But I’m really only nitpicking so I can flesh out this post. By rights I should just repeat what I said in my post-match tweet and sign off:
Delighted with the win. After our last two trips there the four points were the main thing.
As for Connacht, they definitely deserved a bonus point on the day…perhaps they let their pride get the better of them right at the death when they chose to run at us from deep rather than throw in the towel.
Still, they did have a legitimate beef against George Clancy moments before for his decision not to award them the scrum once they put an almighty heave against the head. To be honest with you, I have no idea how we’re meant to interpret scrums anymore. Seems to be a lottery as to what the referee is going to penalise, and as for taking two minutes off the clock to set one up, (Nacewa’s late knock on came at 73:22 and the scrum didn’t happen legally until 75:22) I wasn’t complaining, but it was still a joke.
Honourable mention in the performance department goes to Boss and Shaggy but I was delighted Richardt Strauss got man of the match after his Wembley wobbles. Super running with the ball matched by nigh-on flawless lineouts. With Fogarty doubtful to return anytime soon, the South African-born hooker’s continued fitness could be crucial for our season, no disrespect to Jason Harris-Wright.
Hopefully we’ll be able to avenge our Murrayfield defeat next week and go into the Autumn Internationals in a much healthier position on the points table. Given that it’s at the RDS and I’ll be there, however, I may be more demanding of a good display.
Saturday, October 16, 2010
NB : Thanks to all who read this post & listened to the HarpinBoo...both got record hits for the blog from countries as diverse as Indonesia, Ukraine & Colombia.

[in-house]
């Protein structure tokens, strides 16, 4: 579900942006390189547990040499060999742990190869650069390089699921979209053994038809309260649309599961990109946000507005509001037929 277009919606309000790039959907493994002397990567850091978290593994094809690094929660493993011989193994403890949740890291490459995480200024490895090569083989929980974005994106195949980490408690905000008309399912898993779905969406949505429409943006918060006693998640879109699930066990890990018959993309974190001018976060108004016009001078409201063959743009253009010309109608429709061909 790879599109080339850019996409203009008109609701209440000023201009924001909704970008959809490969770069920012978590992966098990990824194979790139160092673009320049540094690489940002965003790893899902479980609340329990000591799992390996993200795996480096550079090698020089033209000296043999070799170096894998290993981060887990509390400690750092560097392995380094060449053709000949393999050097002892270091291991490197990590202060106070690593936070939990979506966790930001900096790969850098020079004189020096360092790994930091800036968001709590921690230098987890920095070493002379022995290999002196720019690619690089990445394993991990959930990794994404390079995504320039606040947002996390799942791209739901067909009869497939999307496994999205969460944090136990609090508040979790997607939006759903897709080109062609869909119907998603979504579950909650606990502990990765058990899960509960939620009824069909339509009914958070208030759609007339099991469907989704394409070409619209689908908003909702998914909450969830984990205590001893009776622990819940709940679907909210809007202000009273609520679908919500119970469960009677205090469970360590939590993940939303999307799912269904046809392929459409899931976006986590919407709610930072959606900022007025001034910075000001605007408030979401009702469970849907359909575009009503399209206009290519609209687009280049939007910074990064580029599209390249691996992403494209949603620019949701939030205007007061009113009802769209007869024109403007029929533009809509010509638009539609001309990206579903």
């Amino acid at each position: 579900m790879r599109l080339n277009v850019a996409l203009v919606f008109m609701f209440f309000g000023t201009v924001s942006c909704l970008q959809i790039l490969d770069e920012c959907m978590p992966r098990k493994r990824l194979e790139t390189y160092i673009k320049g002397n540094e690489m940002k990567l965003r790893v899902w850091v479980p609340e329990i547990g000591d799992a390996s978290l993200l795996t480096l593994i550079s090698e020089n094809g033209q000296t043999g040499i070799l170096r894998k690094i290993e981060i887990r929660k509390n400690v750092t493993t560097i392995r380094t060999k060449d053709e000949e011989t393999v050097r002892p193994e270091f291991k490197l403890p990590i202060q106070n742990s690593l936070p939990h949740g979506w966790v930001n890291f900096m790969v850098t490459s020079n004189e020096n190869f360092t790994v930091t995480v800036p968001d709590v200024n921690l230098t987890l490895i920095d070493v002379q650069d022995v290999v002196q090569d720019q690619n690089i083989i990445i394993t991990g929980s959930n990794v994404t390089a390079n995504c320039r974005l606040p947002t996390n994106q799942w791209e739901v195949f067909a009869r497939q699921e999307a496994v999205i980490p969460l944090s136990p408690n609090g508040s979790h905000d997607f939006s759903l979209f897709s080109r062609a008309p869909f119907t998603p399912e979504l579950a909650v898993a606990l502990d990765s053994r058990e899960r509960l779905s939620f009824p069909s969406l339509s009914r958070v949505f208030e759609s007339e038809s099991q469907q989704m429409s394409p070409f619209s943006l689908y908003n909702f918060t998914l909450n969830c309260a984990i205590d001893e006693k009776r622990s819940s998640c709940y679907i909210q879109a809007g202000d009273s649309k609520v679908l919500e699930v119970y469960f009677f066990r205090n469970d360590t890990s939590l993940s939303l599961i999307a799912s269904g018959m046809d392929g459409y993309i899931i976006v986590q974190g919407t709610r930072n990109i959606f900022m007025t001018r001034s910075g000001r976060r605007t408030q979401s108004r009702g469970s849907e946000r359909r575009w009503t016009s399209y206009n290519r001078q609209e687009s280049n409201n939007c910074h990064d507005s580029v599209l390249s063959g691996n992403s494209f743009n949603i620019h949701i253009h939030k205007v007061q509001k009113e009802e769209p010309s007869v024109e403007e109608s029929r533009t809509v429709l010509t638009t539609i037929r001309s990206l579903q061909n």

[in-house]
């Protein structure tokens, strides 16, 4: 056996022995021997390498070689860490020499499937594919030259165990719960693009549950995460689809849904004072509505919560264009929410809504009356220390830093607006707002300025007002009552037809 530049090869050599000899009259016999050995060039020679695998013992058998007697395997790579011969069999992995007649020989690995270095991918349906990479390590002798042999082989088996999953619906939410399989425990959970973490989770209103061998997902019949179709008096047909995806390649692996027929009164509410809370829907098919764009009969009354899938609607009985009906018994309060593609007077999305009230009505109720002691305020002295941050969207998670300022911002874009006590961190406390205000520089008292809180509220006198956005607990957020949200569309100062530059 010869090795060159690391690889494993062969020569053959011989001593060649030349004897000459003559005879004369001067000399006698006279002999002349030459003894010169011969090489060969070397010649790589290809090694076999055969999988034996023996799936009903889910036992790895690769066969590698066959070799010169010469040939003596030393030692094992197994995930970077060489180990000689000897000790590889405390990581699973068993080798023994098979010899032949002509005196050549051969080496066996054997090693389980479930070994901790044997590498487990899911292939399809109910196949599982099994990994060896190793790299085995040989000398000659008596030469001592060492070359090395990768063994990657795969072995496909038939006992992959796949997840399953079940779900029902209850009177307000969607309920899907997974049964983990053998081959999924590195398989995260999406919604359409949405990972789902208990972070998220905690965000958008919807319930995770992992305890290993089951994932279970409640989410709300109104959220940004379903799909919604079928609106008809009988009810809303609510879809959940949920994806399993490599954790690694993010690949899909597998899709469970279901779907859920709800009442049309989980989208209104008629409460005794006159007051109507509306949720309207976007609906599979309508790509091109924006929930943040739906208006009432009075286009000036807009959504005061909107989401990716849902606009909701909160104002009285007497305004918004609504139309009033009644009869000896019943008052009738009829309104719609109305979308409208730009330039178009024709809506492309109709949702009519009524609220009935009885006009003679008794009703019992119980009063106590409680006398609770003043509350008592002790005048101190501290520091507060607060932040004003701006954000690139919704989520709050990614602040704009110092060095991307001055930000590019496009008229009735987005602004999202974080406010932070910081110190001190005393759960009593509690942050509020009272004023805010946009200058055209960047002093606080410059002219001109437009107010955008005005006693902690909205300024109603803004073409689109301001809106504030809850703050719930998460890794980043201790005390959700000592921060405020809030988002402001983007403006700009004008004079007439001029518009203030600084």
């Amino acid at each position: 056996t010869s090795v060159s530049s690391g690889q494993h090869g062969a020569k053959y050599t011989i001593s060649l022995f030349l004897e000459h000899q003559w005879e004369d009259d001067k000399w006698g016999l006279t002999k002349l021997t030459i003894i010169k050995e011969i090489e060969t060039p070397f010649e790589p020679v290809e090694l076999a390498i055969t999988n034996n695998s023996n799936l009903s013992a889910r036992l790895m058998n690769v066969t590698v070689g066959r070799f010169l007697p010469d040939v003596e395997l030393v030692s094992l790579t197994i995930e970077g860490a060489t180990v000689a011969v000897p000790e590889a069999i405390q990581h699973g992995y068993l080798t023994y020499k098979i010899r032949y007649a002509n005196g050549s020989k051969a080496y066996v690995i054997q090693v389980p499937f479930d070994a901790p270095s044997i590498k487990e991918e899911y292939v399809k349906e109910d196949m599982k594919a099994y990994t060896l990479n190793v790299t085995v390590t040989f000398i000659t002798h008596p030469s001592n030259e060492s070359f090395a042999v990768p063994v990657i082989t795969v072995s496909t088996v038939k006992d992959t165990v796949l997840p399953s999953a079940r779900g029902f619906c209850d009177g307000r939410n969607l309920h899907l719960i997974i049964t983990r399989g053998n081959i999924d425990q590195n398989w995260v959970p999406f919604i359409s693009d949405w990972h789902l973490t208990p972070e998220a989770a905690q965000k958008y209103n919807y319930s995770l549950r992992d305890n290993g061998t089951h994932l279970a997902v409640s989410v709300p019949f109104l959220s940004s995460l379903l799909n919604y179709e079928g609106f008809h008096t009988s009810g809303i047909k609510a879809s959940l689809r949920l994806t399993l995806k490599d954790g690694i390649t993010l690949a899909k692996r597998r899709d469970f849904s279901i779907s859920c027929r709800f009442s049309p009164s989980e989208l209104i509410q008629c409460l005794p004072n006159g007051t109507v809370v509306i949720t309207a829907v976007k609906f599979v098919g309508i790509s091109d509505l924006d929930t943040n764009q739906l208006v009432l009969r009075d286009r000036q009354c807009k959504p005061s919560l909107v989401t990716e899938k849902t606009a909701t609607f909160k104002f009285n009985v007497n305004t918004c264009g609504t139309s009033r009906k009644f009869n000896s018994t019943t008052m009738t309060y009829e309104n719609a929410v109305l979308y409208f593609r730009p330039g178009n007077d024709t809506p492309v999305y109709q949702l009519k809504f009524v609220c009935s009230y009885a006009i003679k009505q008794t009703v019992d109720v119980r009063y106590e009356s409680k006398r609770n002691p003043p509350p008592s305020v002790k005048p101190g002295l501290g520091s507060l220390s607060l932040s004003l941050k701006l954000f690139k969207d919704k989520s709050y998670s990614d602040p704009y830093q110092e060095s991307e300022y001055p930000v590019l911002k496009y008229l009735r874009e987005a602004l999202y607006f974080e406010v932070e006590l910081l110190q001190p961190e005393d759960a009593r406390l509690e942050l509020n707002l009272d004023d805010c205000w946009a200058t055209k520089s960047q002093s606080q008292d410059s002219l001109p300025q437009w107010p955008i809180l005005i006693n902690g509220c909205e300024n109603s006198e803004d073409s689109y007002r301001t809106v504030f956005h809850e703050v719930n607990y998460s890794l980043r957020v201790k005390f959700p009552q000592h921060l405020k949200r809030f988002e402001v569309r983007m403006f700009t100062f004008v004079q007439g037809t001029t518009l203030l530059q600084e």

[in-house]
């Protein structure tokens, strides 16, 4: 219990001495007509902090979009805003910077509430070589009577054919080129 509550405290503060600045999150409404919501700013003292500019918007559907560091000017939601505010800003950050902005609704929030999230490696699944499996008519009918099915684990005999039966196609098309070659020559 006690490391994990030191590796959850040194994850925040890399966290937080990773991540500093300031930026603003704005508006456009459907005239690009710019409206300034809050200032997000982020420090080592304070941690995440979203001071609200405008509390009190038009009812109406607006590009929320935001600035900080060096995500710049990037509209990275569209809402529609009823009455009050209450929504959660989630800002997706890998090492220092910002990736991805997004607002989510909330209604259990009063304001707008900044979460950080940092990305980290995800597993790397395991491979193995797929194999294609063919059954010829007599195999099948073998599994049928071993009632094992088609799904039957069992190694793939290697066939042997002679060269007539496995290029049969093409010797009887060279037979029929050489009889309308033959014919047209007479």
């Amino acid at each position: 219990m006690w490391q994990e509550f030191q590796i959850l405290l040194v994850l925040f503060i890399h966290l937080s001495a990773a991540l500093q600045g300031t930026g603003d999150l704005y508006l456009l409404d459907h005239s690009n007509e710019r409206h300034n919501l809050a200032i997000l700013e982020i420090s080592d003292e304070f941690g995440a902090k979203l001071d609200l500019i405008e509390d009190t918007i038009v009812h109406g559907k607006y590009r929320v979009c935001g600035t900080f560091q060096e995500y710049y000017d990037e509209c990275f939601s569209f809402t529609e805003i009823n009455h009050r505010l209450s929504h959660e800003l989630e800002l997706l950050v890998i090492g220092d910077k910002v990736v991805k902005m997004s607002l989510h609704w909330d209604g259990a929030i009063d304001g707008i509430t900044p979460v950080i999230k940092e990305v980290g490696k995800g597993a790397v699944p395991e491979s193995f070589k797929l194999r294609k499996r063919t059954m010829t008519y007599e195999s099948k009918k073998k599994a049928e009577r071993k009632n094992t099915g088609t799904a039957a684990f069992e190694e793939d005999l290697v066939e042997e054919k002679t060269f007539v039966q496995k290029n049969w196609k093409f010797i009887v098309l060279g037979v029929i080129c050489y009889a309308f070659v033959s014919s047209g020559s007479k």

Isn’t it amazing how the same sporting contest can be viewed so differently by different people?
Saracens coach Brendan Venter said in his post-match interview he thought his team were the better by far, and that the Heineken Cup referees were somehow conspiring against him.
After RTE’s presentation of the game’s highlights was over, Tom McGurk went straight to his panel of Brent “Magnificent” Pope and Donal “Tremenjus” Lenihan and asked them what was so wrong with Leinster that they had an 11-point lead cut to just 2.
At fulltime in Sinnots bar on Stephens Green, rugby blogger JL Pagano was pumping his fists in the air having seen his beloved province win on the road in the Heineken Cup rounding off an incredible three weeks that has turned their season on its head. Just goes to show!
Here’s how I saw the match...“London Bokke” had a massive home advantage but only put points on the board which we gave them. Leinster DID make mistakes but always showed the ability to make something happen out of nothing, and when it counted (ie our margin of error was reduced to zero) we called on our own advantage (ie 70+ more games in this great competition) to keep them at bay for THIRTY phases without conceding a penalty.
Sure, I’d be happier if we didn’t concede penalties at any stage, but it was always going to be a physical encounter in the forwards and risks had to be taken. When all was said and done, we came away from an English trip with four points, and I seem to recall exactly seven days earlier we were meant to be overjoyed by another Irish province doing so with just the one.
Maybe, just maybe, things would have been different had Hougaard been on the pitch at the end; his injury was a major blow to the home side. Throughout those last-gasp phases they were clearly outside of Goode’s drop goal range, but the fact remains, we kept them there. And if Venter thinks we WERE committing fouls in that time, I’d ask him why his own players weren’t pointing them out to the ref because it sure didn’t look like they were.